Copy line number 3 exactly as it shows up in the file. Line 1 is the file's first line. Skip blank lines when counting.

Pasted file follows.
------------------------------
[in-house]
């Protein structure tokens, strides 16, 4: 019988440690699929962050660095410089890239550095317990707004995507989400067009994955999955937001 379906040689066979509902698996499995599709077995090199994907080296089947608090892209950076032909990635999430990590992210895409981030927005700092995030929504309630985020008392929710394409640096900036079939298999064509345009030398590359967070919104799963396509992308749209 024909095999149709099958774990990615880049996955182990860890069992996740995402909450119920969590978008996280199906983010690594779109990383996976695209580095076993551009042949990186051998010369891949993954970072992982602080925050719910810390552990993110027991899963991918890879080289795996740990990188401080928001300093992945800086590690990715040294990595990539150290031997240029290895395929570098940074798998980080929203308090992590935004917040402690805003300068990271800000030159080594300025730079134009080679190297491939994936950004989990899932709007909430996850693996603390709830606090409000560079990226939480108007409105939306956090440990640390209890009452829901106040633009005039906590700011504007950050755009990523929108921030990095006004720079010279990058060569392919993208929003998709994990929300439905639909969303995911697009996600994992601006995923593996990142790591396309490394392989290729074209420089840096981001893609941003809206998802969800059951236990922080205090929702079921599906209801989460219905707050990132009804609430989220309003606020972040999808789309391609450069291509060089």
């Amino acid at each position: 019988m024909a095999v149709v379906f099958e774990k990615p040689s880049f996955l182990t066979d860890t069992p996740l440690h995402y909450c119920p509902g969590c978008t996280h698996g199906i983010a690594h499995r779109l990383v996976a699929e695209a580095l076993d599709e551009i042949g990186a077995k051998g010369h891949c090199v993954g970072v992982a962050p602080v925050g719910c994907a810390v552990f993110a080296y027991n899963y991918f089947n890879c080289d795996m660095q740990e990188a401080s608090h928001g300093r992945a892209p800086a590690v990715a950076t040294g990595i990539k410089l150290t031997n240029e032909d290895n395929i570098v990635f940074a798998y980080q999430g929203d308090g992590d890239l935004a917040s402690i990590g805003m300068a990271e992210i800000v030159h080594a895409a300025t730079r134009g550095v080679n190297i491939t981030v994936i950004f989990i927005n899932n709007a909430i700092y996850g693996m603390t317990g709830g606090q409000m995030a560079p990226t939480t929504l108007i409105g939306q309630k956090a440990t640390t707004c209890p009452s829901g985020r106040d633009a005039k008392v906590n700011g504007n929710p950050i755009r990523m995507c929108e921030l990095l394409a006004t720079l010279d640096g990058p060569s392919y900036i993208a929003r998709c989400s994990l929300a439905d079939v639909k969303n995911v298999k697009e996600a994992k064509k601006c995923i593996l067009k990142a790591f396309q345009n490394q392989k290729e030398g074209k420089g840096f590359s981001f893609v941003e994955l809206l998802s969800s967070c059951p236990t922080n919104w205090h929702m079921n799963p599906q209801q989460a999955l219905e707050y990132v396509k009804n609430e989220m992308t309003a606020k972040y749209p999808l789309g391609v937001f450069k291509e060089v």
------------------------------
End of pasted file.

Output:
């Amino acid at each position: 019988m024909a095999v149709v379906f099958e774990k990615p040689s880049f996955l182990t066979d860890t069992p996740l440690h995402y909450c119920p509902g969590c978008t996280h698996g199906i983010a690594h499995r779109l990383v996976a699929e695209a580095l076993d599709e551009i042949g990186a077995k051998g010369h891949c090199v993954g970072v992982a962050p602080v925050g719910c994907a810390v552990f993110a080296y027991n899963y991918f089947n890879c080289d795996m660095q740990e990188a401080s608090h928001g300093r992945a892209p800086a590690v990715a950076t040294g990595i990539k410089l150290t031997n240029e032909d290895n395929i570098v990635f940074a798998y980080q999430g929203d308090g992590d890239l935004a917040s402690i990590g805003m300068a990271e992210i800000v030159h080594a895409a300025t730079r134009g550095v080679n190297i491939t981030v994936i950004f989990i927005n899932n709007a909430i700092y996850g693996m603390t317990g709830g606090q409000m995030a560079p990226t939480t929504l108007i409105g939306q309630k956090a440990t640390t707004c209890p009452s829901g985020r106040d633009a005039k008392v906590n700011g504007n929710p950050i755009r990523m995507c929108e921030l990095l394409a006004t720079l010279d640096g990058p060569s392919y900036i993208a929003r998709c989400s994990l929300a439905d079939v639909k969303n995911v298999k697009e996600a994992k064509k601006c995923i593996l067009k990142a790591f396309q345009n490394q392989k290729e030398g074209k420089g840096f590359s981001f893609v941003e994955l809206l998802s969800s967070c059951p236990t922080n919104w205090h929702m079921n799963p599906q209801q989460a999955l219905e707050y990132v396509k009804n609430e989220m992308t309003a606020k972040y749209p999808l789309g391609v937001f450069k291509e060089v």